We also offered to give our Wisdom friends to the North access to our Wiki by creating a Canadian investment section. They politely declined this offer but used it to revive a moribund desire to create their own independent wiki. February 13 saw the welcome launch of our sister Canadian Wiki, Finiki.
Finally, the long anticipated first steps towards integrating the three iterations of the bogleheads.org site came to fruition in April 2009, as forum links to both The Bogleheads Wiki and bogleheads.org were introduced in the two most popular forum styles.
1) When you see a post you really like, rather than replying with a "+1" or an "I agree", say: "Great post. That should really be a wiki article. Would you like me to add that to the wiki for you?"
2) For people who can't bother to learn a (very easy) new software system, but have an article they know should be on the wiki, they can post it in a forum thread "Should be in the wiki". Then, Barry or I or others can move it over.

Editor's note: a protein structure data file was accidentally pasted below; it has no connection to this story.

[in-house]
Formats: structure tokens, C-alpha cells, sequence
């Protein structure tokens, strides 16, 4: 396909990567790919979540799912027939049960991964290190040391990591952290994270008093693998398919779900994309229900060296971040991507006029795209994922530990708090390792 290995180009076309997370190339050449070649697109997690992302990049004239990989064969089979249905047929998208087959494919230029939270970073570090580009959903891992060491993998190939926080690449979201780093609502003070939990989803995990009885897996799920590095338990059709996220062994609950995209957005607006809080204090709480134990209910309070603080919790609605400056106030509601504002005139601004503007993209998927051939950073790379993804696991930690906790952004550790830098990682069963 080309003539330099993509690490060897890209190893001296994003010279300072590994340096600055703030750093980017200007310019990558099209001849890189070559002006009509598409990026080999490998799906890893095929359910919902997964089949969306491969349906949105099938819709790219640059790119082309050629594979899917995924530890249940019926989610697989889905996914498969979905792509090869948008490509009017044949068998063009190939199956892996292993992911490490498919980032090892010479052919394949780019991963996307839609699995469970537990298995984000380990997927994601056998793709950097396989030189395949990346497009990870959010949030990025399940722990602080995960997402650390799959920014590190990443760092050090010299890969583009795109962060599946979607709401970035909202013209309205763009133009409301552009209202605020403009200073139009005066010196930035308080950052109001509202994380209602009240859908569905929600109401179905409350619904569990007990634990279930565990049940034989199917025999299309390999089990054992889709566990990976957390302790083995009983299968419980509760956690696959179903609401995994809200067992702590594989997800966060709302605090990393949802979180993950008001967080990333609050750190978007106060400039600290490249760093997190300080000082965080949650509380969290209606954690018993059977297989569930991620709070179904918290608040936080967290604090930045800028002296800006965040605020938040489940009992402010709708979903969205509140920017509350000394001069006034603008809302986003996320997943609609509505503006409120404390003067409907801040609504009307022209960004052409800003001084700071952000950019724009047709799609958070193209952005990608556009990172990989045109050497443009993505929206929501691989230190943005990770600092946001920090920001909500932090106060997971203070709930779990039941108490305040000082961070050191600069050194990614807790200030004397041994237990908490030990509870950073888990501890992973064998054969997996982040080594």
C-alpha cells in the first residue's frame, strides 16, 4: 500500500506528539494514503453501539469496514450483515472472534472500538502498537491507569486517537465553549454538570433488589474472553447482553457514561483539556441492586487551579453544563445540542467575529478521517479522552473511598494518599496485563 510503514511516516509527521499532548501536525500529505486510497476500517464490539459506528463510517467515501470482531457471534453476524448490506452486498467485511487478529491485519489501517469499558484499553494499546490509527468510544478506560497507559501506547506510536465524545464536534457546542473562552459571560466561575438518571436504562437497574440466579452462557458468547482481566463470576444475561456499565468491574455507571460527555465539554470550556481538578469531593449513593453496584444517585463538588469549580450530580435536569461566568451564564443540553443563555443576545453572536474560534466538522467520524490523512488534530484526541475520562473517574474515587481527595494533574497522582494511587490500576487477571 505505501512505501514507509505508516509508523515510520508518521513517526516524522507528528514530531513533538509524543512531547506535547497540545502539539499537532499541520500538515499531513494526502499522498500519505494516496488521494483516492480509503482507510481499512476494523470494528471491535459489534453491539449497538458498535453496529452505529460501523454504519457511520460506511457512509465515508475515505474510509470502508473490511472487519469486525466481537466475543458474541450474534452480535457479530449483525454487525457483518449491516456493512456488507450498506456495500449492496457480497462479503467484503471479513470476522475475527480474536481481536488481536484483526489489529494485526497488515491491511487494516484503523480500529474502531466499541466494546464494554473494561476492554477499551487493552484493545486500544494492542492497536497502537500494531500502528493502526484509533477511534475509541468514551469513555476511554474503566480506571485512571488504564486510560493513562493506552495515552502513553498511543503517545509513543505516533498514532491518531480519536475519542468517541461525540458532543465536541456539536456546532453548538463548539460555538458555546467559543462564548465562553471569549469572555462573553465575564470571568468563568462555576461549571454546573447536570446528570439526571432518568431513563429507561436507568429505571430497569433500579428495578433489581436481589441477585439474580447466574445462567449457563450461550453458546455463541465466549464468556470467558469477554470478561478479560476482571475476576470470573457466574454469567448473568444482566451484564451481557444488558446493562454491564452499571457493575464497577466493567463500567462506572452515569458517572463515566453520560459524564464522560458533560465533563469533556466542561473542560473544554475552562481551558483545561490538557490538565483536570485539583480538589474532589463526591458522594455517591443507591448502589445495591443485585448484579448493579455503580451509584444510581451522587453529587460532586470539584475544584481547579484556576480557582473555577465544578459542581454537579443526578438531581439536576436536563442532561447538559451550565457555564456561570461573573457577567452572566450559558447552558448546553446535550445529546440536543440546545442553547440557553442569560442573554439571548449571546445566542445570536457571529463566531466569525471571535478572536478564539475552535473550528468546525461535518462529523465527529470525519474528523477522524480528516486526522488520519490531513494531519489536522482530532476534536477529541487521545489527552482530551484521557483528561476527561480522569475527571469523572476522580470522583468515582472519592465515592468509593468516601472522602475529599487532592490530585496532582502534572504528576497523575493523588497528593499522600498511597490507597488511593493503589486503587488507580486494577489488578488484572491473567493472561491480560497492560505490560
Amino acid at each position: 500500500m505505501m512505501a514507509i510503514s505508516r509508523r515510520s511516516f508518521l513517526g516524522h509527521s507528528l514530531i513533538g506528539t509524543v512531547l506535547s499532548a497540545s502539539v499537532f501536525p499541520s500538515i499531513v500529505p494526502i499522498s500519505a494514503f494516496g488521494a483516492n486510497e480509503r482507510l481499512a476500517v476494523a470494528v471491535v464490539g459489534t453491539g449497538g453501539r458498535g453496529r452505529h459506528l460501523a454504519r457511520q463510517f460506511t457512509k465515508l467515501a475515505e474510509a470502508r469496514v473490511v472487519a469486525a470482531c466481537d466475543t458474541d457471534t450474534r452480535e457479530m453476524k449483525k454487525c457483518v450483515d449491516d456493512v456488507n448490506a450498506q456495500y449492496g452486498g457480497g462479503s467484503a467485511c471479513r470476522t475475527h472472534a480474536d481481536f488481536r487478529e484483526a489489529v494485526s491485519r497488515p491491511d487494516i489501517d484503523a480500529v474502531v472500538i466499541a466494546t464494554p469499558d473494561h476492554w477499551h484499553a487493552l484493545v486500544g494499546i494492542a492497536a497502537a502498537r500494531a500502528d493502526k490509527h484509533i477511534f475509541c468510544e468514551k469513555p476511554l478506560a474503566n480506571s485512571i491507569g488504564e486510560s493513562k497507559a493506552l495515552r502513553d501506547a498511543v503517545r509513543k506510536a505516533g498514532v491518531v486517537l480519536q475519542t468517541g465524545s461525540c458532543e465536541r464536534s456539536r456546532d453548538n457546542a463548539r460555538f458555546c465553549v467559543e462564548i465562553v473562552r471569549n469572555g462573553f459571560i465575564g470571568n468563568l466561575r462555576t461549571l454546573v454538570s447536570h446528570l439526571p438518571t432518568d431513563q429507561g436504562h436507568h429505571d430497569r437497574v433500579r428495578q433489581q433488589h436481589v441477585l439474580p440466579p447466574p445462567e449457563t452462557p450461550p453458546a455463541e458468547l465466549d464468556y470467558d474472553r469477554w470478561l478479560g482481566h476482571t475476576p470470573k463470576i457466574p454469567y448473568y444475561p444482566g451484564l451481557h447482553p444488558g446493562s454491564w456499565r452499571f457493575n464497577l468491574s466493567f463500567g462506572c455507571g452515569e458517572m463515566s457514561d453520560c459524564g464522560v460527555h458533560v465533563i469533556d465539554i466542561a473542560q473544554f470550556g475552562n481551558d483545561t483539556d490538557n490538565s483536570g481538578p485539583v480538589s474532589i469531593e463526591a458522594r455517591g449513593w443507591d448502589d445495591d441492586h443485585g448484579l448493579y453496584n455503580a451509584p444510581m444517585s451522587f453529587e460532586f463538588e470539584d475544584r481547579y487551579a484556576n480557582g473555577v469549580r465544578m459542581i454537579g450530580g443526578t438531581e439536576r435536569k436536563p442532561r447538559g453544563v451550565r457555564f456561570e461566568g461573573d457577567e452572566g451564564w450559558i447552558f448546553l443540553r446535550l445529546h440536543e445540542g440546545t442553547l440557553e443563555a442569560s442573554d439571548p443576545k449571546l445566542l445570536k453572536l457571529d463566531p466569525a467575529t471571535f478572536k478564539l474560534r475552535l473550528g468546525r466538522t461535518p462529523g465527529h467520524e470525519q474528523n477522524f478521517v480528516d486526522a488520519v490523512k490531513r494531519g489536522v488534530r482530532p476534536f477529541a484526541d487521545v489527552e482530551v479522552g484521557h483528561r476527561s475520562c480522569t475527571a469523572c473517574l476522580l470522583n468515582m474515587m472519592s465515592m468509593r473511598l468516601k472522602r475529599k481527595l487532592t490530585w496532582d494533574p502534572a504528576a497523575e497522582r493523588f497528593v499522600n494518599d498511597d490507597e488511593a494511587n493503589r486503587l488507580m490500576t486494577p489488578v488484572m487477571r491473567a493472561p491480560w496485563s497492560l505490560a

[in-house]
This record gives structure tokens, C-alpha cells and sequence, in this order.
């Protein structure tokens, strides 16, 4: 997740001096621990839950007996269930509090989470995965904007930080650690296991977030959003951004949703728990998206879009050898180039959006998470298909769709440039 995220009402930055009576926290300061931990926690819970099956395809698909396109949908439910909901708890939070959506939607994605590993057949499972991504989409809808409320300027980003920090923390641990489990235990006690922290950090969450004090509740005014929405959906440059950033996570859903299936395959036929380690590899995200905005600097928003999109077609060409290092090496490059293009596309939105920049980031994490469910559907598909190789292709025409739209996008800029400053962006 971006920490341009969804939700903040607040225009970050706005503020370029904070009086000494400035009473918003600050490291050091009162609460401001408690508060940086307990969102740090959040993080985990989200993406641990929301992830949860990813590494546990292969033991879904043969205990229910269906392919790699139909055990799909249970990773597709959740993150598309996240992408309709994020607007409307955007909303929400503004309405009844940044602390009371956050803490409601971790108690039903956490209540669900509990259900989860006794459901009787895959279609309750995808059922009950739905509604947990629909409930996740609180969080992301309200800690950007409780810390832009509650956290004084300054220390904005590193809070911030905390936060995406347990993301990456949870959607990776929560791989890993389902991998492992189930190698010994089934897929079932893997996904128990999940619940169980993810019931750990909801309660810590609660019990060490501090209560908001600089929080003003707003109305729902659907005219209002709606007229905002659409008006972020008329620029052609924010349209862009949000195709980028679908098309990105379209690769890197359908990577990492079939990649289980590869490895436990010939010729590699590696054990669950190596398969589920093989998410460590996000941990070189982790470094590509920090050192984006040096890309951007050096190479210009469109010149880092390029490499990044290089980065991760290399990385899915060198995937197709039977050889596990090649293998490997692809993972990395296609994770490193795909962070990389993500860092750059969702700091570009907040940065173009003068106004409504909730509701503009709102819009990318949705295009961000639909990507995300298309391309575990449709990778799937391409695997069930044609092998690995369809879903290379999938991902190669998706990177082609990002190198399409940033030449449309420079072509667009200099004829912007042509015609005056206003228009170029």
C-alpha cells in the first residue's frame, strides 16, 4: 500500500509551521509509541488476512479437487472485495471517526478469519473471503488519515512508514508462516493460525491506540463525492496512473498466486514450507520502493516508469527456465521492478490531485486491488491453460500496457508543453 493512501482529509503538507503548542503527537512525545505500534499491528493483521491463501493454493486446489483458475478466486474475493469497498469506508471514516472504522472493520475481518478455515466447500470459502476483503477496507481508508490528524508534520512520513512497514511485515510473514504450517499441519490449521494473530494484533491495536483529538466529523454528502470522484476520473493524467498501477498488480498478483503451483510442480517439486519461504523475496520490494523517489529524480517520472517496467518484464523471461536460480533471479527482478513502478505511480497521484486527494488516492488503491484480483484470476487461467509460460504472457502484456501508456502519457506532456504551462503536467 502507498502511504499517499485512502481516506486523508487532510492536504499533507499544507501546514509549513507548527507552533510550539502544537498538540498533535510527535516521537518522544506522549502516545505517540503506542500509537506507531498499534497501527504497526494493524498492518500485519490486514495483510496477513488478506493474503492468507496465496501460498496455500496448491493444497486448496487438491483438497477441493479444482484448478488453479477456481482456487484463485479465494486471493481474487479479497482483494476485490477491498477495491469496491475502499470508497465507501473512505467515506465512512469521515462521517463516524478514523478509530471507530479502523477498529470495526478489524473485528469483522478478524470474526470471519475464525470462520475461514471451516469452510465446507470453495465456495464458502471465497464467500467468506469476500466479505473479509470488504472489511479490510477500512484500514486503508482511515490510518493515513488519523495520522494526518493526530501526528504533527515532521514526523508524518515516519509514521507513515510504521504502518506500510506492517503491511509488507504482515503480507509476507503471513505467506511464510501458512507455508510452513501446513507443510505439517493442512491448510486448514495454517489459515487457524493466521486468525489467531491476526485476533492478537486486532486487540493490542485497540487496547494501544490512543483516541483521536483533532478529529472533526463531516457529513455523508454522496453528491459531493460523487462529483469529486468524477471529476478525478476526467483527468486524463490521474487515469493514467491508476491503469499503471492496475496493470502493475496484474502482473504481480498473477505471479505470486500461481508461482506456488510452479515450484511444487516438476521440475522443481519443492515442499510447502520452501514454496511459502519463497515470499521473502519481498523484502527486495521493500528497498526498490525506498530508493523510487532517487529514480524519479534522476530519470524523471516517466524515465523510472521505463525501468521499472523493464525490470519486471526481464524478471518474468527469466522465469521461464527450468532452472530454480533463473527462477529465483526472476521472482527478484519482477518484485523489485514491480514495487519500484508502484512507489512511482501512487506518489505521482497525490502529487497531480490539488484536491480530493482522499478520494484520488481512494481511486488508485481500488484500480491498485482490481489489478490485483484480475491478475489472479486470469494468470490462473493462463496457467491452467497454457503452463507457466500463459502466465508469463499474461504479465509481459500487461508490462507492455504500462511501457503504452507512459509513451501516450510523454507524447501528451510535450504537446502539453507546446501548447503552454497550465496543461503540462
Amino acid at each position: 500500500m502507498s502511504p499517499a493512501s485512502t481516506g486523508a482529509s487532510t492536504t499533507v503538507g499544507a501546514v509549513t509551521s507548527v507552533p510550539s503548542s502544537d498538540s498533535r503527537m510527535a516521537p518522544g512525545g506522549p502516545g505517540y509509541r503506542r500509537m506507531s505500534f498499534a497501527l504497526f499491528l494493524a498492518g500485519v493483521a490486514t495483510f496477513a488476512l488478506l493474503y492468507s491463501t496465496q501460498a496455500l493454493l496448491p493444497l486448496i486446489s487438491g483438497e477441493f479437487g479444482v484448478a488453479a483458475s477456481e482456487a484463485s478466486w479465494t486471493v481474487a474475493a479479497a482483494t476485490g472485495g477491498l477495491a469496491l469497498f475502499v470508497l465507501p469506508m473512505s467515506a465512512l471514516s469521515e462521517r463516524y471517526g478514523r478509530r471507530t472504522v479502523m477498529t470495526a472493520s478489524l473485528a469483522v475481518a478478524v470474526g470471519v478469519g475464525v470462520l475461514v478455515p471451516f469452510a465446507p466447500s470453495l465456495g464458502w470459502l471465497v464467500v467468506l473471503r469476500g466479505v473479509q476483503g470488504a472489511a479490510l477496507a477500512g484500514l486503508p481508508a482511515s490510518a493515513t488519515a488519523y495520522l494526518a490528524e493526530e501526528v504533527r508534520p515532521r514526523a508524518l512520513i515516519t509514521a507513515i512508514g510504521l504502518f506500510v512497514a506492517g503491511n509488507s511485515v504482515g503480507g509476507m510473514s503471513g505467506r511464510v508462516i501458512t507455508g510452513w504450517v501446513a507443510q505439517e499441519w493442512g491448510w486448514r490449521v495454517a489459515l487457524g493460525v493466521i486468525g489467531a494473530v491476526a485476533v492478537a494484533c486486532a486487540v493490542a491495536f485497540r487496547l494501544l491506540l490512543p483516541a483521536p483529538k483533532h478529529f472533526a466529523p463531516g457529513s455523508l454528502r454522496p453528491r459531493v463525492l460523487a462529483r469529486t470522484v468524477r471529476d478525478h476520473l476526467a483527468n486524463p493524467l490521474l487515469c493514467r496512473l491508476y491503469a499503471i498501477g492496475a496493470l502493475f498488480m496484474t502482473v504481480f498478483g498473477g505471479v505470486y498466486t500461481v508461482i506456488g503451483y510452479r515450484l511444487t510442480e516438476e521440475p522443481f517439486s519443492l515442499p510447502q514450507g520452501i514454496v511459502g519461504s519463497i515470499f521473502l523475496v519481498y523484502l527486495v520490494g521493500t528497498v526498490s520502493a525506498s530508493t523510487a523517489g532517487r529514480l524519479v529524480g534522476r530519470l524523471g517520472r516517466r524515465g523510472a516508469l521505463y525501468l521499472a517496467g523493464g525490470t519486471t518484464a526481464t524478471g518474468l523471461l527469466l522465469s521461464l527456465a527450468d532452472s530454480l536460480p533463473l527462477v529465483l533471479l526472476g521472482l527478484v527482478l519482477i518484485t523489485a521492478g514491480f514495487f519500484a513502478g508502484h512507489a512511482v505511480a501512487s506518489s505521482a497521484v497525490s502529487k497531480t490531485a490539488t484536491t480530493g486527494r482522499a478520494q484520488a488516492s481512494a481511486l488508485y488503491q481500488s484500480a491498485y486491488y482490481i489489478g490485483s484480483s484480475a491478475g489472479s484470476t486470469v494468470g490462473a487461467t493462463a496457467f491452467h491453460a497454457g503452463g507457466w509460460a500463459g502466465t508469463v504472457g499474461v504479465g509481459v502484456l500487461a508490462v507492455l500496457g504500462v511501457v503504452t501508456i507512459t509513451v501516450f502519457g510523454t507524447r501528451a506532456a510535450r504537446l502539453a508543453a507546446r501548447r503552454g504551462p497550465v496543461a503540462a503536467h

3) When you see a question that's been discussed a lot before, please put your answer in the wiki, and then include a link to the article in your forum reply.
|Dan Kohn: Ideas- Forum Conversation #444084|
Future developments on the wiki depend entirely on what forum members contribute to the wiki. Some of the initiatives being explored by current wiki editors are as follows:
- Proofreader's Footers: We have added [[Template:Footer |footers]] to pages, giving our readers a way to easily cite wiki pages in forum conversations [see How to Cite at the foot of this report for an example]. The footer also offers a means by which to correct errors, typos, and bad syntax by providing a link for gaining editor access to the wiki, or by notifying an editor about an error. We hope you will participate in this very important task. The easiest way to edit a page is to become an editor, as you can quickly and easily make corrections. If you opt to simply notify us of an error, we will attempt to correct it as soon as possible.
- Spreadsheets: We have added links to google.doc spreadsheets to the wiki. We are examining ways to offer download and edit capabilities to our spreadsheets. We hope that this addition will appeal to our forum's spreadsheet developers and users.
- Automated data: We are looking into ways of importing automated updated data into the wiki.
We hope that more of you will avail yourselves of the opportunity to contribute to the wiki as we enter the second year of our experiment. Wiki editor Dan Kohn [see the adjacent quote box] has summed up one of the major imperatives for our enterprise.